(Ethiraj et al., 2005: 26). All such developments and trends have serious implications for the Human Resource Management (HRM) function given that the software industry is primarily
People-driven (Budhwar, Luthar and Bhatnagar, 2006). The existing literature, however, contains no empirical studies conducted in India that highlight the need for flexibility relevant to the Indian IT sector with respect to the global delivery mode."
AVANTIKA TOMAR - DOCTORAL STUDENT
AMIT DHIMAN - ASSISTANT PROFESSOR
INDIAN INSTITUTE OF MANAGEMENT CALCUTTA
2) "MNCs are constantly in pursuit of the best balance between vertical integration and reliance on the market for inputs (Castells, 2000). Efficiency is one of the driving forces as a way to achieve global competitiveness for labor intensive products, thus, MNCs have moved to low wage countries. This strategy of flexible centralization is complementing the benefits of scale economies with the advantages of low input costs (Bartlett and Ghoshal, 1998). As firms continue to transform themselves from a large, vertical
corporation several organizational arrangements continue to emerge.
One of the arrangements that has emerged is the network model that adds flexibility and adaptability for the corporation (Castells, 2000). This transformation is termed "quasi-disintegration", the transformation from
vertical integration to increased reliance on sub-contractors (Aoki, 1988), or
"quasi-integration", the unity of firm with its suppliers, distributors into networks beyond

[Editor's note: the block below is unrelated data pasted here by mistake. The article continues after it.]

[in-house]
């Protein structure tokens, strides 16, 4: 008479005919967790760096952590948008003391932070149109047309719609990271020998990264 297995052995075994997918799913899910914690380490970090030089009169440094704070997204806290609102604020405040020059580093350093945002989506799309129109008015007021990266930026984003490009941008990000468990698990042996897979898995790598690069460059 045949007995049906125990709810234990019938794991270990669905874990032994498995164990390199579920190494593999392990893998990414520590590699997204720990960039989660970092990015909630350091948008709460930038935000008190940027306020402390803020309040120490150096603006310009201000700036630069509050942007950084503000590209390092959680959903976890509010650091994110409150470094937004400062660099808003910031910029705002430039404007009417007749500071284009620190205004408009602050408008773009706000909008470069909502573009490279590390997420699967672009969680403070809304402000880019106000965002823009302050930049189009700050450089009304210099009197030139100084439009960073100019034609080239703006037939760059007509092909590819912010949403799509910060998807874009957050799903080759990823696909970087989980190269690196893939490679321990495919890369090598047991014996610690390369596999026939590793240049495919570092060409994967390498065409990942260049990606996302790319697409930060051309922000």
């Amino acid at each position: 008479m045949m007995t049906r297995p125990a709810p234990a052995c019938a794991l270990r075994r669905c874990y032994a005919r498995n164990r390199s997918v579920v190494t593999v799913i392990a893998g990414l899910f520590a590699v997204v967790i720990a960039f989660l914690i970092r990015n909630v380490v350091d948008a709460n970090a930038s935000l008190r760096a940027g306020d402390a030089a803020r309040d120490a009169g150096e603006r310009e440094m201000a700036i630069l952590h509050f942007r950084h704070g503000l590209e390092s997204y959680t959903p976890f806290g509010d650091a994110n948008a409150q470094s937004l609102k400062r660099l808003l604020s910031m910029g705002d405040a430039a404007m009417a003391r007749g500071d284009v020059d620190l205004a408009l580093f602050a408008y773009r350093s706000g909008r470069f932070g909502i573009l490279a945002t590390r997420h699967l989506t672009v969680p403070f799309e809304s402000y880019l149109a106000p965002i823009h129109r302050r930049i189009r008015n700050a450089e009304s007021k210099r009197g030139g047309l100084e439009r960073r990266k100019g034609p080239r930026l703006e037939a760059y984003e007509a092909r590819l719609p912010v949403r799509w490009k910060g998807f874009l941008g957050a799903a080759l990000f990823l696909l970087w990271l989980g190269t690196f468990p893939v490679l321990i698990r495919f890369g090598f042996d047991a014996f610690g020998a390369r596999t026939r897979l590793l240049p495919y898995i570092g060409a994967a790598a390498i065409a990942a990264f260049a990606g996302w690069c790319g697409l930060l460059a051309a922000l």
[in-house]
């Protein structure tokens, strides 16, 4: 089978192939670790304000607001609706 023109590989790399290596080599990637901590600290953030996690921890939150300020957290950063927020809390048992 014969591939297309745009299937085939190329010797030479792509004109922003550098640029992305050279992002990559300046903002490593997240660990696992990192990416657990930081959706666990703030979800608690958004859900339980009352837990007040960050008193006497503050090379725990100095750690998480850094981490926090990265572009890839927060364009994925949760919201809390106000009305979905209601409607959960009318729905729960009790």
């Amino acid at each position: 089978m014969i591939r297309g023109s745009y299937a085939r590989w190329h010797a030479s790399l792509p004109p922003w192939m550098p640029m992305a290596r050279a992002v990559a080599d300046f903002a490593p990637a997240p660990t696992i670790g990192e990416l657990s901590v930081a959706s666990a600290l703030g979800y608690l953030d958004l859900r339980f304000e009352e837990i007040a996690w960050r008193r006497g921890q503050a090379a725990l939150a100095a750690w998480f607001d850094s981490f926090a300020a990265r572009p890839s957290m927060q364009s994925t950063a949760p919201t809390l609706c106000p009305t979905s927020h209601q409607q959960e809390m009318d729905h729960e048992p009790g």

pure market relations (Kenny and Florida, 1993). This is one of the trends that has led to the booming of the sub-contracting or outsourcing market. The concept of networks is similar to that of value chain which "divides a company's activities into the technologically and economically distinct activities it performs to do business" (Dedrick and Kraemer, 1998) and a commodity chain which is "a network of labor and production processes whose end result is a finished commodity." (Hopkins and Wallerstein, 1986,
pg. 159. 3) The commodity chain and value chain approaches have numerous similarities
between them. As "a firm's value chain is an interdependent system or network of activities, connected by linkages. Linkages occur when the way in which one activity is performed affects the cost or effectiveness of other activities" (Porter, 1990, pg. 41). In case of a commodity chain "all firms or other units of production receive inputs and send outputs. Their transformation of the
inputs that result in outputs locates them within a commodity chain (or quite often within multiple commodity chains)" (Hopkins